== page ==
[D8704ADT], Letter from Arthur Coyle Payne to Thomas Alva Edison, October 20th, 1887


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[D8704ADT], Letter from Arthur Coyle Payne to Thomas Alva Edison, October 20th, 1887

Editor's Notes

[Letterhead: The Edison Lamp Co.] Just returned from the mountains of San Luis Potosi to find yours of the 23rd inst. Stopped at Villa Garcia and Pinos mines and obtained samples of ore from each, though they are practically the same class of rock; sending box of samples with this letter; pulverized ore is "tailings" from Candaleria mine of Pinos and is said to contain from 40-50% of the gold and 20-40% of the silver of ore from the mine; at Pinos and most of the rest of the country ore is worked by the "patio process," which which it is impossible to save more than 65-70% of the gold and 75-85% of the silver [he describes this process in detail]; tailings have gone through the process but have not been "amalgamated" to yield the gold and silver; often when put through the patio process a second time, tailings yield as much as the original ore; there are quantities of tailings in Mexico; if a machine or process could be created to extract the metal cheaply from the tailings or to get more metal from the original ore a lot of money could be made; mine operators appear willing to adopt a new cheap method; if ore separator will work tailings, I think I can sell a number or better still we could buy tailings at for little or nothing and work it for a good profit; coal is $27 per ton and wood from $10-$20 per cord; with tailings are rock from Molino of Cadaleria of Pinos and Providencia of Villa Garcia; have found a larger variety of Lechugilla from 12 to 20 inches in length, which under a microscope appears dwnse, silicious, and nearly round and uniform; it grows in the state of San Luis Potosi, but is difficult to obtain because it grows in high rocky places and also on an elevated plain in great abundance in Coahuila; can arrange for unlimited supply at town of Matt-huala [?], N.E. of San Luis Potosi or if reports are true from Coahuila, shipped by the International road to some town in Texas for extraction and shipment; it's impossible to get here a vessel large enough to boil any quantity and difficult to get a suitable stove or fireplace; could bring but a small sample in with me as it is a 200-mile ride on horseback; expect a mule in a day or two will be able to bring 20-30 pounds of leaves which we will frieght fo see if they can make it safely to the lab to have fibres extracted; have kept some small Lechugilla leaves in three stacks [?] and they are OK; by extracting fibre in the States, can avoid customs duties, which are as much as frieght charge to NY.###Send with this a sample of fibres extracted by natives for rope; known as "ixtle," it can be had in any quantity cheap; fibre is extracted from the inner and younger leaves; outer leaves yield harderl stiffer fibre; heard that a party in Tampico is shipping extracted fibre to Germany; don't know purpose; fibre extracted from smaller variety of Lechugilla found to be no good because too fine, nearly flat and resembling somewhat maguey; heard of deposit of Asphaltum in Tancarnequi [?] State of Tamaulipas but understand it is still being worked; think arrangements could be made to deliver it to lab below NY prices but not as cheaply as from California deposit.###Have been delayed by rains; rainy season now breaking up; railroad has been washed out several times, last week 17 miles of track and 200 ft bridge; Mexico City has been for nearly two month under a foot or two of water; am rushing this business along.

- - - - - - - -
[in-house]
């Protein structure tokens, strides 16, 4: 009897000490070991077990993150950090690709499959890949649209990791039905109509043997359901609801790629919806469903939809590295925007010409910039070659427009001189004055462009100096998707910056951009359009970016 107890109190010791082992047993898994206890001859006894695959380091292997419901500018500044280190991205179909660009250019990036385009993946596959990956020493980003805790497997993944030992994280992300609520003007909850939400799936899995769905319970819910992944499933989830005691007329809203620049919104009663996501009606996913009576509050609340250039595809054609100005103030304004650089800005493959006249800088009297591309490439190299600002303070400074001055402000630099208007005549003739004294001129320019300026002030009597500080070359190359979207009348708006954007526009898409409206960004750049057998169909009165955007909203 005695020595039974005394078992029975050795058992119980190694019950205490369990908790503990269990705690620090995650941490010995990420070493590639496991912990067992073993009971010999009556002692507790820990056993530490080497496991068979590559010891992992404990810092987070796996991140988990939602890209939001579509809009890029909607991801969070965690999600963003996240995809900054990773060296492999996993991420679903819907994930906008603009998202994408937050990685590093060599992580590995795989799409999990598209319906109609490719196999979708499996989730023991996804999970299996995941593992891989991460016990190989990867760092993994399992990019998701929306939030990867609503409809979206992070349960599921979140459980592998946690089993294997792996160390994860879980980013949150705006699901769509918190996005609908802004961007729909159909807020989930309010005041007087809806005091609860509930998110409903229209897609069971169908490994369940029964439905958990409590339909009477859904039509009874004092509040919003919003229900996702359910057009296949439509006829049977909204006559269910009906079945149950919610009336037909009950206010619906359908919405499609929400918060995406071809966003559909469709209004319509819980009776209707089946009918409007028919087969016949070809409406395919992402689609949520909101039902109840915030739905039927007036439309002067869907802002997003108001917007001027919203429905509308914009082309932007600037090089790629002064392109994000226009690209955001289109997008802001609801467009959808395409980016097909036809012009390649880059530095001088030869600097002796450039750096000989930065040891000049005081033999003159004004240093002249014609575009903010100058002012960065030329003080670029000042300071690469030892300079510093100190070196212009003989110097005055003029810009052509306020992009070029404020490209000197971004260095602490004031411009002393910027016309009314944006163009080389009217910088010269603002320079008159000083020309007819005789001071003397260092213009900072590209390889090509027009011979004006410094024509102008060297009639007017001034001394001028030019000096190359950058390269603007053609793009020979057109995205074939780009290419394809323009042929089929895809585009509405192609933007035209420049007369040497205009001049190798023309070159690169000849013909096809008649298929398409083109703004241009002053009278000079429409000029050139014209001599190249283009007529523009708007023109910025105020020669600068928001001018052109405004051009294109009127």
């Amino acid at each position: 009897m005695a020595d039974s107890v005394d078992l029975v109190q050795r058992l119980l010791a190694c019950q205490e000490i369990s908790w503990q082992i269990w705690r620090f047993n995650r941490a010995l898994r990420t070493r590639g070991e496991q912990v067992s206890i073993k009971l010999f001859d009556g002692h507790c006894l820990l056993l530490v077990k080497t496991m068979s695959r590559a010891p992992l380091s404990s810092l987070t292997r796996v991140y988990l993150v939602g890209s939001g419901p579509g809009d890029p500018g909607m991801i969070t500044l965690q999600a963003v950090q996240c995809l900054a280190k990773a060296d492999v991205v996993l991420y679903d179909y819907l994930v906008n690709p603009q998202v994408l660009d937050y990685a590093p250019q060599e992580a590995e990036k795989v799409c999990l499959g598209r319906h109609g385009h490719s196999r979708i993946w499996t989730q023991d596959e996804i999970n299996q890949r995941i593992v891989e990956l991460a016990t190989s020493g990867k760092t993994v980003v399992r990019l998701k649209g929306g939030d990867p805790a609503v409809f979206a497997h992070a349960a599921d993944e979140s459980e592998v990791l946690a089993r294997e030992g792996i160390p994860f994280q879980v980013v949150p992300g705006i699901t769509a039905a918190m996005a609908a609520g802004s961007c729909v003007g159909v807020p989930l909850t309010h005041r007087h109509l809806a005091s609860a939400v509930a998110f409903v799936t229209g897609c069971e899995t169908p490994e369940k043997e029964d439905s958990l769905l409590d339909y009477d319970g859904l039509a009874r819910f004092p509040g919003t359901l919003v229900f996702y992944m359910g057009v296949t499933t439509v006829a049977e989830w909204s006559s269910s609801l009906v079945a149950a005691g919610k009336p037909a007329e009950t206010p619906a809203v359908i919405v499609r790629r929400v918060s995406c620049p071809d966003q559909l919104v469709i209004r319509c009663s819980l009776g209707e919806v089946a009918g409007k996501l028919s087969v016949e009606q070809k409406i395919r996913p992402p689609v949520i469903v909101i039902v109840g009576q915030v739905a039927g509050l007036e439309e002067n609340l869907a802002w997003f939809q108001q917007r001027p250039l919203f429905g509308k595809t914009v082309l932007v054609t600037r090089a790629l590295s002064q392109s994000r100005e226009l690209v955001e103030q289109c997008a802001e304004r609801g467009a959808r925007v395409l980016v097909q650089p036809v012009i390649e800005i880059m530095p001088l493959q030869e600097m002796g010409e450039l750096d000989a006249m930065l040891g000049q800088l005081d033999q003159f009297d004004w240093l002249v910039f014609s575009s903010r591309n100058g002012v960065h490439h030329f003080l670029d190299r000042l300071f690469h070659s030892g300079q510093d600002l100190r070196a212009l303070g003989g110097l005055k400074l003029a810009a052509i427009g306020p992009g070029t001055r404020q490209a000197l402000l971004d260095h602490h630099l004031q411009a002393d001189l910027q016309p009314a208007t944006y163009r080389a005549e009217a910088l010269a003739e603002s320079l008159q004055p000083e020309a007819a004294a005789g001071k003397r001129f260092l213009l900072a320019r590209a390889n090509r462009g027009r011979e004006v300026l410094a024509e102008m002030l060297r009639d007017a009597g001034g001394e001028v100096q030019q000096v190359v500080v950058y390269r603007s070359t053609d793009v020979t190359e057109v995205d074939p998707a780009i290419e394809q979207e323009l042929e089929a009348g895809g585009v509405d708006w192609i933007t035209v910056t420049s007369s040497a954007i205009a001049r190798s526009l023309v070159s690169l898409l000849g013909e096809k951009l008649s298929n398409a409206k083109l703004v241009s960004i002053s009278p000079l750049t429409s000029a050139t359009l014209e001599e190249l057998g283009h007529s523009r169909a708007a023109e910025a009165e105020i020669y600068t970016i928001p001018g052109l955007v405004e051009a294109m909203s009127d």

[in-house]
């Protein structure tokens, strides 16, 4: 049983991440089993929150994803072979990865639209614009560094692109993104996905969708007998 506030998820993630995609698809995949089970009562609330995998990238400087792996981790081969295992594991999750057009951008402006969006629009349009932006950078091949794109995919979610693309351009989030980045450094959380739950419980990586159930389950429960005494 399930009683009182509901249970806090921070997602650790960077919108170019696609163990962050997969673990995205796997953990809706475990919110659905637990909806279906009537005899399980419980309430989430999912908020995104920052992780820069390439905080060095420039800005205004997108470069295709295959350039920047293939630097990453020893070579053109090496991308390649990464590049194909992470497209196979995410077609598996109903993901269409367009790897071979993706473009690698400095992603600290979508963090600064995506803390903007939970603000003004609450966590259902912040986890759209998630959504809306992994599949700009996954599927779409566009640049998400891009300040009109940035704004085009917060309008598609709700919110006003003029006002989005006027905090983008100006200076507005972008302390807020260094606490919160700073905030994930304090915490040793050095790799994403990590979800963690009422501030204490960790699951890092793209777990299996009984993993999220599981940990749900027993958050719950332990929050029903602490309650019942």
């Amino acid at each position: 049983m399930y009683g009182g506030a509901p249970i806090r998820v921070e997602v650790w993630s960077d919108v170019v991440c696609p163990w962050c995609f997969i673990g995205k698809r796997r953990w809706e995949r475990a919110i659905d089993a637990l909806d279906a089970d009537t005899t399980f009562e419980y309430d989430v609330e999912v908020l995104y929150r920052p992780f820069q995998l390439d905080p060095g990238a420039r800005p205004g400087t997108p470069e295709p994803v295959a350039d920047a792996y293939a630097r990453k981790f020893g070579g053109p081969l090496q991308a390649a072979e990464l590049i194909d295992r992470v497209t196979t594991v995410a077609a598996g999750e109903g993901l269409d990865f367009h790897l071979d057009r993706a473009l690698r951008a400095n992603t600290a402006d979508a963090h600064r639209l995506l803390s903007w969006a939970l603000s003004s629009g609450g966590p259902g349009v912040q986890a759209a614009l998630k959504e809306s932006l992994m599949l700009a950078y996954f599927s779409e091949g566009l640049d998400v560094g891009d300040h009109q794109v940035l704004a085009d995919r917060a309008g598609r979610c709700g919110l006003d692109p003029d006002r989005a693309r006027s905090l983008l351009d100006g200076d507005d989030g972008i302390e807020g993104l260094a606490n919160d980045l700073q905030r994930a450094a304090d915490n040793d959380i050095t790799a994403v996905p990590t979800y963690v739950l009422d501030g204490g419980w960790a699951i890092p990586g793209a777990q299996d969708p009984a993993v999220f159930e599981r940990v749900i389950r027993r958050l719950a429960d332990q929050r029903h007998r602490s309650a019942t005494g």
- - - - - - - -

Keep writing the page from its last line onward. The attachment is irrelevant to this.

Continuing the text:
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Thomas A. Edison Papers, School of Arts and Sciences, Rutgers University
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